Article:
Dead After Car Plows into Protesters in Va.

The kids are alt-right: Your guide to the new crop of white nationalists

More people, groups speak out against Unite the Right rally

One person died after a vehicle plowed into a group of people peacefully protesting at the rally yesterday while two others died following a helicopter crash that took place near the protest site in Charlottesville, Virginia. Virginia Police said two more people died when a helicopter crashed near protest site. He said the city of Charlottesville and McAuliffe violated the court ruling because they "didn't like the outcome".

The fighting broke out in the city's downtown when hundreds of people, some wearing white nationalist symbols and carrying Confederate battle flags, were confronted by a almost equal number of counter-protesters.

The driver was later arrested, authorities said. A video showed some people encouraging fights and others using pepper spray against each other. "We love our country, we love our God, we love our flag, we're proud of our country, we're proud of who we are", Trump said.

Some folks from the East Bay city hope extremists on both sides of the political spectrum end the rhetoric that has ignited recent violence.

On Saturday morning, fighting broke out in the city's downtown when hundreds of people, some wearing white nationalist symbols and carrying Confederate battle flags, were confronted by a almost equal number of counter-protesters. Terry McAuliffe declared a state of emergency. "We agreed that the hate and the division must stop, and must stop right now".

"We are all Americans first", he said.

This time, the extreme right brought in big names of the "alt-right" movement - which has been emboldened, critics say, by Trump's ascent to the White House - in a bid to attract more supporters.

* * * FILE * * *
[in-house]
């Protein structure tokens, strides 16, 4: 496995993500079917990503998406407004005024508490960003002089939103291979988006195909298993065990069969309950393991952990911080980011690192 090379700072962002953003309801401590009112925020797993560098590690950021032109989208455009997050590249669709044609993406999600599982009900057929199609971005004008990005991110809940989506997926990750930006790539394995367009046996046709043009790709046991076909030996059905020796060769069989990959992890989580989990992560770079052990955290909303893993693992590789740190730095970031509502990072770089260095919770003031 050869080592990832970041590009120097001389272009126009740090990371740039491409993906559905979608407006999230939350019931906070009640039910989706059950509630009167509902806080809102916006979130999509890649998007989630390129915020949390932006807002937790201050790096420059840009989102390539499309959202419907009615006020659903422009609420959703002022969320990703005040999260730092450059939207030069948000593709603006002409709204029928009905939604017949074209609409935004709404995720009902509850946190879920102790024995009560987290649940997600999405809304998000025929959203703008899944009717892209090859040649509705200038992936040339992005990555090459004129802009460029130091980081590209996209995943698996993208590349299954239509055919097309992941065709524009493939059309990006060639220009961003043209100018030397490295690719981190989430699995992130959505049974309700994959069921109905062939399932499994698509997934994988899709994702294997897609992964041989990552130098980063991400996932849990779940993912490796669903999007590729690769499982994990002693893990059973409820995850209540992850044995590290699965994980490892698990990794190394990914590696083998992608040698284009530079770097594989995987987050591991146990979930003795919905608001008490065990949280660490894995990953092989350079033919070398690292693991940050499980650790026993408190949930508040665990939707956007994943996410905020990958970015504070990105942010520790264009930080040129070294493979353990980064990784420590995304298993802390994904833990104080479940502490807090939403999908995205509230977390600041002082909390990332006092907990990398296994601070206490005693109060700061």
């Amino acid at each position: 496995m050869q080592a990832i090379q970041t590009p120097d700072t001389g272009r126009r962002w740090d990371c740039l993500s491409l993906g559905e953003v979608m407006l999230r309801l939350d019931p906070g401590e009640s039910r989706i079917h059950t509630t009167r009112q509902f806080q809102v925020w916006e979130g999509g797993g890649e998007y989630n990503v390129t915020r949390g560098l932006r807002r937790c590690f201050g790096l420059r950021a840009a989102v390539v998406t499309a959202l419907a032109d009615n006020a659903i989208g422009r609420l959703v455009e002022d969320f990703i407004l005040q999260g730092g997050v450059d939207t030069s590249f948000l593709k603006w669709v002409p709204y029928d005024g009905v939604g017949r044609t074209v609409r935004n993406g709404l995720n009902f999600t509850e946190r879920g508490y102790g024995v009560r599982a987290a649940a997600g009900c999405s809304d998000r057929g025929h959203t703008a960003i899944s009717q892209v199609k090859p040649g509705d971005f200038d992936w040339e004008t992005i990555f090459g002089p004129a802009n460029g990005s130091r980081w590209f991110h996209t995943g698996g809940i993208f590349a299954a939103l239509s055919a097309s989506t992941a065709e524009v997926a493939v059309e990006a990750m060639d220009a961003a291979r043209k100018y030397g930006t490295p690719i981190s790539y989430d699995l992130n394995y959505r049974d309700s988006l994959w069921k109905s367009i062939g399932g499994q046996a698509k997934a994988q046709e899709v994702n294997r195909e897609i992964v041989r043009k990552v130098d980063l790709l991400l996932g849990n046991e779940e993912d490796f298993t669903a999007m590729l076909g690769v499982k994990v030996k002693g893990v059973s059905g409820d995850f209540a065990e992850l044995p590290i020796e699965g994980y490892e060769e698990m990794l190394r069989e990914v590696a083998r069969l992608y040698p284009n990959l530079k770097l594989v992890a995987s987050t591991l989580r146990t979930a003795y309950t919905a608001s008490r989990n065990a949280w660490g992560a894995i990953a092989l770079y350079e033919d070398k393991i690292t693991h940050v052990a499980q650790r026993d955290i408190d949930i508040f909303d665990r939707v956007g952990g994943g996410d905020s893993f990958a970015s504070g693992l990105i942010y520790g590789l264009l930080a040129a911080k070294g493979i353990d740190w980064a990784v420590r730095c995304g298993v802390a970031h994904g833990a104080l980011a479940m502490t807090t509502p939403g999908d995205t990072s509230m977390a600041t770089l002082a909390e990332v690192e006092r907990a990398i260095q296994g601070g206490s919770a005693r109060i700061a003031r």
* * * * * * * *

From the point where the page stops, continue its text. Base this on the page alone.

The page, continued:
"We condemn in the strongest possible terms this egregious display of hatred, bigotry and violence on many sides, on many sides", Trump said Saturday at his country club in Bedminster, N.J.

The president's silence had been noticeable Friday night, as a few hundred tiki torch-bearing white supremacists - mostly young men - paraded through the University of Virginia campus while chanting racist taunts and flaunting Nazi paraphernalia.

Vice President Mike Pence had also remained quiet until Trump tweeted his message Saturday, at which pointed the vice president appended it with a note urging people to "join together & oppose those seeking to divide us".

Charlottesville Mayor Michael Signer said he was disgusted that the white nationalists had come to his town and blamed Trump for inflaming racial prejudices.

Alt-right leader Richard Spencer and former Ku Klux Klan member David Duke attended the demonstrations.

The Southern Poverty Law Center, which monitors extremist groups, said Saturday's "Unite the Right Rally" could mark one of the most significant demonstrations of its kind in decades.

But some of the white nationalists cited Trump's victory as validation for their beliefs, and Trump's critics pointed to the president's racially tinged rhetoric as exploiting the nation's festering racial tension.

For many Americans, they are outdated symbols of racism and slavery, and have been mobilizing to have them taken down from public places.

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